Winnipeg Free Press - PRINT EDITION

Knightly romp a royally good time

  • Print

You've heard about the Knights of the Round Table, but perhaps a bit less of the Table of Less Valued Knights -- the less-illustrious position of "honour" in King Arthur's hall. It's the place where the elderly, the infirm and the disgraced find their place, dreaming of better days.

This creation -- along with the slightly more esteemed Table of Errant Companions -- is the basis of Marie Phillips' latest ribald tale, as she offers a twist on the classic story of Camelot, giving it a humorous and imaginative new ending.

The Gods Behaving Badly author continues her talent for creating an entirely believable alternate world backdropped by the stories we already know so well. Much like master fairy-tale spinner Gregory Maguire, creator of the blockbuster Wicked series, she doesn't just retell the story from a new point of view, but instead manages to build an entire parallel reality. What she supposes seems not only entirely plausible, but even certain.

The Table of Less Valued Knights opens on the night of the Pentecost feast at Camelot -- a night when knightly careers are made in the service of whatever citizen comes calling for aid. When Edwin, Prince Consort of the Kingdom of Puddock, enters, seeking a knight to find his missing bride, one of Arthur's trusted Round Table knights is given the honour.

But at the Table of Less Valued Knights, Sir Humphrey du Val seethes with envy, having been stripped of his honour and banned from quests. Later that night, Sir Humphrey finds himself in the hall when Elaine, a distressed maiden, shows up in search of her kidnapped fiancé. He jumps at the chance to take on the quest, hoping it will win back King Arthur's favour.

Meanwhile, in a kingdom far away, Martha is a queen on the run from her new husband as she goes searching for her missing brother in disguise. These threads all come together in the novel to offer a surprise ending with numerous laugh-out-loud moments along the way.

Phillips manages to deftly weave in the elements ubiquitous in fairy tales -- the requisite damsel in distress, the ever-present Lady of the Lake, the essential bumbling villain -- without making any of them feel played out. In fact, they add to the hilarity.

She also plays into the stereotypes of typical fairy tale characters, such as Elaine's role as the beautiful blond maiden and Edwin as the tall and handsome prince with the enormous white teeth.

Again, it doesn't feel trite, but rather a necessary element to a proper fairy tale.

Of course, no retelling of a classic fairy tale would be complete without a few modern traits added in. So just for good measure, Phillips manages to tie in a pregnancy out of wedlock, a gay romance and numerous tongue-in-cheek sexual innuendoes with her deft hand at humour.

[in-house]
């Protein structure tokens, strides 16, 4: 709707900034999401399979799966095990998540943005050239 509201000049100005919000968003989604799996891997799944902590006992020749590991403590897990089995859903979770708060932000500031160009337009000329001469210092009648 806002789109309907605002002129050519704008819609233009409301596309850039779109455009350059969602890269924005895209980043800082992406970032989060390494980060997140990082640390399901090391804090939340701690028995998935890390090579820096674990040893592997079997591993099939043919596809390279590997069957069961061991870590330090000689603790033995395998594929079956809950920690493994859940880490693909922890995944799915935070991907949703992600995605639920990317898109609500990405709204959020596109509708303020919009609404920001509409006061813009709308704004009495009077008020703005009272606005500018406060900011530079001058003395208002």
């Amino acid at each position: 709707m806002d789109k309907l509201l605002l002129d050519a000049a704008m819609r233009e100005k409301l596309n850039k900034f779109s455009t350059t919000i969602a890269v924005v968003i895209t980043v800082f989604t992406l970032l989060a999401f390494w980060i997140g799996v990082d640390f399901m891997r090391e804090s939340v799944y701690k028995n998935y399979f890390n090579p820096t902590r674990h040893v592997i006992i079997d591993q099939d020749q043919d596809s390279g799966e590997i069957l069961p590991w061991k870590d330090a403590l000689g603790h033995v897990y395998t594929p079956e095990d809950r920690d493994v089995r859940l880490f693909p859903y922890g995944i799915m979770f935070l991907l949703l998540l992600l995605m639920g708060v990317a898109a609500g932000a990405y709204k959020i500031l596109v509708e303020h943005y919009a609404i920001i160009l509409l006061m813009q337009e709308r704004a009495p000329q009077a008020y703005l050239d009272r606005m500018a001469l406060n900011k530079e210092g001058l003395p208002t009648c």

A light, fun frolic, The Table of Less Valued Knights will keep you entertained throughout and is a must to toss into your beach bag during the final weeks of summer.


Nisha Tuli is a Winnipeg writer.

Republished from the Winnipeg Free Press print edition August 16, 2014 G6


Updated on Saturday, August 16, 2014 at 8:43 AM CDT: Formatting.

Fact Check

Fact Check

Have you found an error, or know of something we’ve missed in one of our stories?
Please use the form below and let us know.

* Required
  • Please post the headline of the story or the title of the video with the error.

  • Please post exactly what was wrong with the story.

  • Please indicate your source for the correct information.

  • Yes


  • This will only be used to contact you if we have a question about your submission, it will not be used to identify you or be published.

  • Cancel

Having problems with the form?

Contact Us Directly
  • Print

You can comment on most stories on You can also agree or disagree with other comments. All you need to do is be a Winnipeg Free Press print or e-edition subscriber to join the conversation and give your feedback.

You can comment on most stories on You can also agree or disagree with other comments. All you need to do is be a Winnipeg Free Press print or e-edition subscriber to join the conversation and give your feedback.

Have Your Say

New to commenting? Check out our Frequently Asked Questions.

Have Your Say

Comments are open to Winnipeg Free Press print or e-edition subscribers only. why?

Have Your Say

Comments are open to Winnipeg Free Press Subscribers only. why?

The Winnipeg Free Press does not necessarily endorse any of the views posted. By submitting your comment, you agree to our Terms and Conditions. These terms were revised effective April 16, 2010.


Make text: Larger | Smaller


Grandmother of house fire victims shares memories of four boys killed

View more like this

Photo Store Gallery

  • Aerial view of Portage and Main, The Esplanade Riel, Provencher Bridge over the Red River, The Canadian Museum for Human Rights and The Forks near the Assiniboine River, October 21st, 2011. (TREVOR HAGAN/WINNIPEG FREE PRESS) CMHR
  • A baby Red Panda in her area at the Zoo. International Red Panda Day is Saturday September 15th and the Assiniboine Park Zoo will be celebrating in a big way! The Zoo is home to three red pandas - Rufus, Rouge and their cub who was born on June 30 of this year. The female cub has yet to be named and the Assiniboine Park Zoo is asking the community to help. September 14, 2012  BORIS MINKEVICH / WINNIPEG FREE PRESS

View More Gallery Photos


Are you OK with a tax hike if it means the city's roads will be better maintained?

View Results

View Related Story

Ads by Google